November 02 2010 at 12:57 PM Report abuse +3 rate up rate down Reply
greatqb44

Feminism died in 1998 when they sold out everything to cover for Billy Boy.....The first move is free!!! That's why you burned your bras so you can get sold out.. Its funny the website that is using a nothing losing D house Cand.in VA as a useful tool because she serves it purposes is complaining So the moral of Ellie's story seems to be women dont know what they want...MAJOR NEWSFLASH!!! And still nothing on the wife beating D in Ohio

November 02 2010 at 12:42 PM Report abuse +4 rate up rate down Reply
jaguar6cy

It is fascinating that the "woman's movement" has produced so many significant improvements in American society. It is also interesting that the people most liberated by it are men. When I was young I believed that marriage meant men should provide for and take care of their responsibilities. Today the situation is much improved. Dates are now pay as you go, without the need for a man to pay for anyone other than himself. Now women are and should be responsible for themselves, and all feelings of outdated responsibility are removed. The two income family has resulted in two incomes being necessary just to buy a house. That only happened because the second income went mainly to buy a bigger, and more expensive, house in the first place. And the only need women had left was to find someone to help pay for it. That only added extra expense and stress to men who already had greatly overcommitted lives. Day care now provides for young children and the inconvenient need for a mother to be involved at all is greatly reduced, except when absolutely necessary. Men now have more freedom because women can do just fine on their own and day care can fill the void in raising the children. Visitation allows for continuing contact without having the inconvenience or responsibility involved in trying to support women who have “grown and moved on”. It is now great to be a man and ladies should continue taking on responsibility. It will only get better from here.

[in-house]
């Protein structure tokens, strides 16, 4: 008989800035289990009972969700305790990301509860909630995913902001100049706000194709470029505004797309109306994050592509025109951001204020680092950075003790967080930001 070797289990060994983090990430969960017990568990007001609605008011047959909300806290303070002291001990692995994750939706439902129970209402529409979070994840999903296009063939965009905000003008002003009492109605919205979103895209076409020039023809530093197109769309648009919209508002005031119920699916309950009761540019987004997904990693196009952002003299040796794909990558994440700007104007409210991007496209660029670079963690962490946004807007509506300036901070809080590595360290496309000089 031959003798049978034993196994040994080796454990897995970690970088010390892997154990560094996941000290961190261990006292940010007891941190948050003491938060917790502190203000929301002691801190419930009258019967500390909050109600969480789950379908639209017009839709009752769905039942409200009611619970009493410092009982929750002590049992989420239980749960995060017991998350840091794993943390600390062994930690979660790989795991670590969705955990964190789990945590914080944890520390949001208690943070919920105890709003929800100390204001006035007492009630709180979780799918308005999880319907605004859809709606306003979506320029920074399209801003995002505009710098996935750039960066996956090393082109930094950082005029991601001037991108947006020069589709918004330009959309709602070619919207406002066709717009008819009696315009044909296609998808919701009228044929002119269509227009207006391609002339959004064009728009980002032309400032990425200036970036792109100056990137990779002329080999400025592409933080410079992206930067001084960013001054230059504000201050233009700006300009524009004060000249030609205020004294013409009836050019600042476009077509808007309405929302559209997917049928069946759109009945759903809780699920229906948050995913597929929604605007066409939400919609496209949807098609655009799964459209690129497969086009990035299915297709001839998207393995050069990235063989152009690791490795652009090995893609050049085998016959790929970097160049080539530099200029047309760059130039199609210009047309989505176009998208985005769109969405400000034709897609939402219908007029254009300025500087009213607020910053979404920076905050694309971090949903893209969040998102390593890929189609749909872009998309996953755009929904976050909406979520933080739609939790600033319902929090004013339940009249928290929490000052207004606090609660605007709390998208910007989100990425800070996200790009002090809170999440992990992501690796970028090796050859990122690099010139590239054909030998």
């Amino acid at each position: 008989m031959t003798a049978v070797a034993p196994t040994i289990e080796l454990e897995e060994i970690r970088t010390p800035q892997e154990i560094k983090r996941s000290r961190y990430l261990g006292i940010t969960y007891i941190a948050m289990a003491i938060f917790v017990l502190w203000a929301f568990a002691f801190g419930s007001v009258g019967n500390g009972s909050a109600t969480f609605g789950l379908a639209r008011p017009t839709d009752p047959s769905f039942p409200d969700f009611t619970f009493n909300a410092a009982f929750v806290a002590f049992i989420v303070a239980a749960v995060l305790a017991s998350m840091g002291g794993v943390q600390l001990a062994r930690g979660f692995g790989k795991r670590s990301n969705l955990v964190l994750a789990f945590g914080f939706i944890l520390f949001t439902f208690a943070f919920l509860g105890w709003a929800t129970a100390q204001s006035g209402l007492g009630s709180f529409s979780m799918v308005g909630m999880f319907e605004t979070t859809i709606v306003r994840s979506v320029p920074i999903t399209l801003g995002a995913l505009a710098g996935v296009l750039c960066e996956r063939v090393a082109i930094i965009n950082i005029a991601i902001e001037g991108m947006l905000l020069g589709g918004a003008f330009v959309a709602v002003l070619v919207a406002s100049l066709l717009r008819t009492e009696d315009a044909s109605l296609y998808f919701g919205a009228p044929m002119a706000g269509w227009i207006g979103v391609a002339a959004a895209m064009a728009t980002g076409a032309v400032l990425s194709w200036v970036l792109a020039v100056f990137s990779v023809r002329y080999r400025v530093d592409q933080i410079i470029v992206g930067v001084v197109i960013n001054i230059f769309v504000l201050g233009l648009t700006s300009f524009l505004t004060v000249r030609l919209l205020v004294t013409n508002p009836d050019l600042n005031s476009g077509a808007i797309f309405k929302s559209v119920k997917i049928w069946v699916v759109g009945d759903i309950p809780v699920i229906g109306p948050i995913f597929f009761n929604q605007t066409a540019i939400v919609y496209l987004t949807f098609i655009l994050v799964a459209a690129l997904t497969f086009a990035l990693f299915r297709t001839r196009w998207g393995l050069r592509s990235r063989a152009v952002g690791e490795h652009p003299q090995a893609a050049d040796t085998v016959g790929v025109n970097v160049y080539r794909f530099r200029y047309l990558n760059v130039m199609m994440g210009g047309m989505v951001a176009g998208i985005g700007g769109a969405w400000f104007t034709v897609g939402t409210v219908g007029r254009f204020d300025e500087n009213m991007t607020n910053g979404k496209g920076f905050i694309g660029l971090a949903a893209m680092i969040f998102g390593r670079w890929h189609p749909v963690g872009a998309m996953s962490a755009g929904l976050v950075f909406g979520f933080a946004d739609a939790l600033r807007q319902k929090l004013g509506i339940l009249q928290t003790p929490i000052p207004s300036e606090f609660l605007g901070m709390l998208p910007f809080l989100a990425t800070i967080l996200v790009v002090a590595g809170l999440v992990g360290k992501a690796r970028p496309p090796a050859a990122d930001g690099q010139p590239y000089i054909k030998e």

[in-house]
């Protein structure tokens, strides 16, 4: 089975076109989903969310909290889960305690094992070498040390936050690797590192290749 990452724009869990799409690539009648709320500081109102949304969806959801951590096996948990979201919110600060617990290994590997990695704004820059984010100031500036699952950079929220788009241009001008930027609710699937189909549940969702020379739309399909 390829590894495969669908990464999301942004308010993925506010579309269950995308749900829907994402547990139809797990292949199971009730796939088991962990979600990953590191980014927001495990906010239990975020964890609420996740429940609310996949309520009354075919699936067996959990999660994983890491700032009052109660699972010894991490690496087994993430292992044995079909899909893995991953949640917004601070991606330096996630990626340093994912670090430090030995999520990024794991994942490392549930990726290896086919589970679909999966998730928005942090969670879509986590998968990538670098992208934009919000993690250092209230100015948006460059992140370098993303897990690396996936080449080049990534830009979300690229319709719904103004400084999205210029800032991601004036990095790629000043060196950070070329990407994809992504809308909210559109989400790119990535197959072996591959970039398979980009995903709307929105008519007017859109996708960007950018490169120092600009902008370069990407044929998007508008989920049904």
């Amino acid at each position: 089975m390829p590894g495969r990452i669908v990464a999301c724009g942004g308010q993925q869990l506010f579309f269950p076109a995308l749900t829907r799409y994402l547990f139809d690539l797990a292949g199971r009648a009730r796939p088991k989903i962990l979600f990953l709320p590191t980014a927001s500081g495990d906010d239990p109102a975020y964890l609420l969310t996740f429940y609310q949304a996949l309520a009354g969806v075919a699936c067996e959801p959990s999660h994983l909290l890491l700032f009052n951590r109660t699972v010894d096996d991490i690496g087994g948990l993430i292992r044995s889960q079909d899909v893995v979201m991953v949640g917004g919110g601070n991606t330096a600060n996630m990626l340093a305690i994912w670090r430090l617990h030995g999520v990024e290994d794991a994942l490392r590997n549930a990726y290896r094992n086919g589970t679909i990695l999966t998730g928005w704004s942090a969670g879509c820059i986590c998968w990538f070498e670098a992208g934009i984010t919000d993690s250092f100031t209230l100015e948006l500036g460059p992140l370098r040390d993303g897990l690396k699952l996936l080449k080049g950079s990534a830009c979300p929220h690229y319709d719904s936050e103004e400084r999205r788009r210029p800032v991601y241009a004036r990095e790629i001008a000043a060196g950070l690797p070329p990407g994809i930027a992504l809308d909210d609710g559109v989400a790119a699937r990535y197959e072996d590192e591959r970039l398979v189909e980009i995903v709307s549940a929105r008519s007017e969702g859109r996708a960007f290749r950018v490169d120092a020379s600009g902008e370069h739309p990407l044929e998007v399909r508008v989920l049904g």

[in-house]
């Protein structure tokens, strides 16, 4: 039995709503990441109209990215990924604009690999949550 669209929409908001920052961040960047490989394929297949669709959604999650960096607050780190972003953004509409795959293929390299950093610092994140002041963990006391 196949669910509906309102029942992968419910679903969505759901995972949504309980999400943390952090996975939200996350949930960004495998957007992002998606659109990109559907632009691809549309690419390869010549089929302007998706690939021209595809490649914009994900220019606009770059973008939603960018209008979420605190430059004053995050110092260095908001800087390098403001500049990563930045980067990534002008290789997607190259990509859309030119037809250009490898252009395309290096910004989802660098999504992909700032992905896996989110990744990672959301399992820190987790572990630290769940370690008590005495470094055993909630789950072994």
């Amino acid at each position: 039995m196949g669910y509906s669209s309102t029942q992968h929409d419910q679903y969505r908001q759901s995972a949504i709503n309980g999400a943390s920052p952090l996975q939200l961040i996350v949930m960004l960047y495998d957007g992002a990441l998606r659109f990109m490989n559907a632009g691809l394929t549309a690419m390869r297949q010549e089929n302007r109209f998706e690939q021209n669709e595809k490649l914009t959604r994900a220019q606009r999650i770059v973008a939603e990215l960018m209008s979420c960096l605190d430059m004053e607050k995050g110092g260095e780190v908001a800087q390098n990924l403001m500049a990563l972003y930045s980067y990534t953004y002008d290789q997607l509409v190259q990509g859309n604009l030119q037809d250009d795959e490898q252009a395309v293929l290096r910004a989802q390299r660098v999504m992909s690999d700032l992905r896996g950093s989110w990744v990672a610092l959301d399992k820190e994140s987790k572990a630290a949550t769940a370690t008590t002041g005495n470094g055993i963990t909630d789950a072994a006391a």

November 02 2010 at 12:25 PM Report abuse +3 rate up rate down Reply